I’ve had enough people dictate to me that I need to be more forgiving, and those are usually people that have never been seriously hurt before. The hell that I will allow anyone to make me feel guilty for feeling the way I do about my abusive past, for me forgiving those people would be like spitting in the face of the little girl I used to be whose childhood was ruined by them. I suppose I also can slip into fight or flight mode easily enough though I’ve never thought of it that way, and too often my automatic response is kill him before he kills me since my former abusive circumstances didn’t make flight an option I never developed it much (speaking for myself here). I can slip into that explosive rage way too easily, and that scared me into trying to be non confrontational for a while. But that pretty much only led to having a bunch of people in my life not treating me the way I deserve to be treated because I wasn’t standing up for myself.

      I’ve always been very verbally oriented and when I write rants on my livejournal, that is a way for me to deal with anger appropriately. I used to write stories in which I killed people who were pissing me off, and then I felt better. This is how I express the anger appropriately (whatever opinions some may hold about the appropriateness of that), and there have been multiple times when that saved me from putting my fist through a window or someone’s skull. I’ve stopped even trying to hide it, and I feel so much better for it.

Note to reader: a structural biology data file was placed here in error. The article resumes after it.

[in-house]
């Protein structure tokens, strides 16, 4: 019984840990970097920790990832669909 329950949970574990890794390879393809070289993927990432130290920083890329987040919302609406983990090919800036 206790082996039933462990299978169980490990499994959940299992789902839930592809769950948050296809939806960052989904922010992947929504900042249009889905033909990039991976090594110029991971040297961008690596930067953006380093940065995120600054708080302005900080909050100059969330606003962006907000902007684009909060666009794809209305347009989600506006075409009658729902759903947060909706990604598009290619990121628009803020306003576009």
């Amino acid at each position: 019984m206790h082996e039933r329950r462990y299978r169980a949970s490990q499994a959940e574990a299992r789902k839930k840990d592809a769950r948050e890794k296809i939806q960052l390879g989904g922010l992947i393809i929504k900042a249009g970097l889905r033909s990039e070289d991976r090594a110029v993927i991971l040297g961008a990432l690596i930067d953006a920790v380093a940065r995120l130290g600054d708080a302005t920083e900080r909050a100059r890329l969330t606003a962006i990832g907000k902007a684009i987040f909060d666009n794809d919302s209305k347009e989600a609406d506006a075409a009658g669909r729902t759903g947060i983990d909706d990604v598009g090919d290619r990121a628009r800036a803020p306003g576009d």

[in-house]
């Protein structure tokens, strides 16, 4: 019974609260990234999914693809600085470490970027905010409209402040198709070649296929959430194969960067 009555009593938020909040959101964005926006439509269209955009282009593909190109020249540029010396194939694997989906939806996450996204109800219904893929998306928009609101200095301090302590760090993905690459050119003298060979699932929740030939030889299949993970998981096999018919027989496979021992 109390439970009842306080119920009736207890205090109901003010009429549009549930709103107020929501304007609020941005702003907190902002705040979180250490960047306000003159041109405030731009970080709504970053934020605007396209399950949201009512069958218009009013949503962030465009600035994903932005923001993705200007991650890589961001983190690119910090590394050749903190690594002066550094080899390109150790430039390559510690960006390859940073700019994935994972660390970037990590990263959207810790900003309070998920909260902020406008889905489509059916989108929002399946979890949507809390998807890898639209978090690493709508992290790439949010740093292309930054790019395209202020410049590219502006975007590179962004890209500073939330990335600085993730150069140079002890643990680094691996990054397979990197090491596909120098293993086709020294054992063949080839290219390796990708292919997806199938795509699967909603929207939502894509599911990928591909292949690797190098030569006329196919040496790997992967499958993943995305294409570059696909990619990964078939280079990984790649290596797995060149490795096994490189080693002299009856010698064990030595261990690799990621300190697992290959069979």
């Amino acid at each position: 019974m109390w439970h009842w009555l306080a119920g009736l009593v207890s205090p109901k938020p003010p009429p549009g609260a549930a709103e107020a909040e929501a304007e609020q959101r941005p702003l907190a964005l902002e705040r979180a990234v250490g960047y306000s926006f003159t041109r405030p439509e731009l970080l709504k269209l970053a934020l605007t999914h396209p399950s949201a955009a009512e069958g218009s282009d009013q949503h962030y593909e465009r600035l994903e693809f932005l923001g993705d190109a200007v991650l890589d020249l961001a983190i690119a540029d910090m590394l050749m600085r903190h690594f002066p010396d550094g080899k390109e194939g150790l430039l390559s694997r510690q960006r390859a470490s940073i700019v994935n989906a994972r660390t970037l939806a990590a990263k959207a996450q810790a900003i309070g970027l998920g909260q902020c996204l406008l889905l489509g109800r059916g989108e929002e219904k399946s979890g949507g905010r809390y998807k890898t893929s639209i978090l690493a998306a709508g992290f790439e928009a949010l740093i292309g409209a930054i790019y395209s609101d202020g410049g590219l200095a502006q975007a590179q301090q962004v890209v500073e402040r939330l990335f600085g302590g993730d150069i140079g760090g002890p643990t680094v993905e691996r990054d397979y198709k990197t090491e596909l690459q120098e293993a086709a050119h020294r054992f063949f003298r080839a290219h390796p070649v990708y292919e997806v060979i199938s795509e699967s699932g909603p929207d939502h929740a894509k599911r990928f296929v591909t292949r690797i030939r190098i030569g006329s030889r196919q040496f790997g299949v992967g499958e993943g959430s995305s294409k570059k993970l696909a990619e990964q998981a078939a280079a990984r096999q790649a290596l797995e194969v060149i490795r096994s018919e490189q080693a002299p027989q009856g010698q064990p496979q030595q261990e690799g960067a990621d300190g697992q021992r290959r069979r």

I think our society would be much improved if it told people that anger was okay, if it didn’t make people feel so guilty for being mad when you often as not have every right to be, if it didn’t make people feel even more guilty for not willing to forgive when often enough it isn’t deserved. We probably would have a lot less instances of mass violence if people didn’t feel like they had to sit there and put up with it all until they just can’t take anymore.

      (and don’t get me started on our backwards ideas about bullying, where we think this is a normal part of growing up while being angry about that is at the same time not okay)

  3. Great post! This was one of the ideas behind the creation of Somafera – that instead of sublimating our rage, we could channel it into something powerful by actually expressing it physically and spiritually simultaneously (and the same goes for other powerful emotions, many of them “negative” but some of them positive too). This is why I’ve always thought it bullshit when people get concerned that aggressive, angry music will somehow cause a person to be violent. I know that it has often been that music – listening to it, screaming to it, letting it envelop me – that has saved me from doing something I’d regret. I also think that getting angry is a much healthier and ultimately beneficial response to abuse than being depressed or self-loathing or self-harming.

    • I love that music too, and have a couple of world sucks everything die songs that I can play when I’m in a mood that help out. I’ve also found my writing is a great help since I’ve always been a very verbally oriented person. When I write rants about, say, wanting to put certain pompous idiots through a wood chipper or wanting to slam their face with a sledge hammer, it makes me feel better. I used to write little short stories where I would kill the people pissing me off, and it made me feel better. I’ve found that a very useful way of expressing my anger in a safe and appropriate manner without suppressing it or trying to turn it into love and kindness. And of course we all know what people think of people who write violence …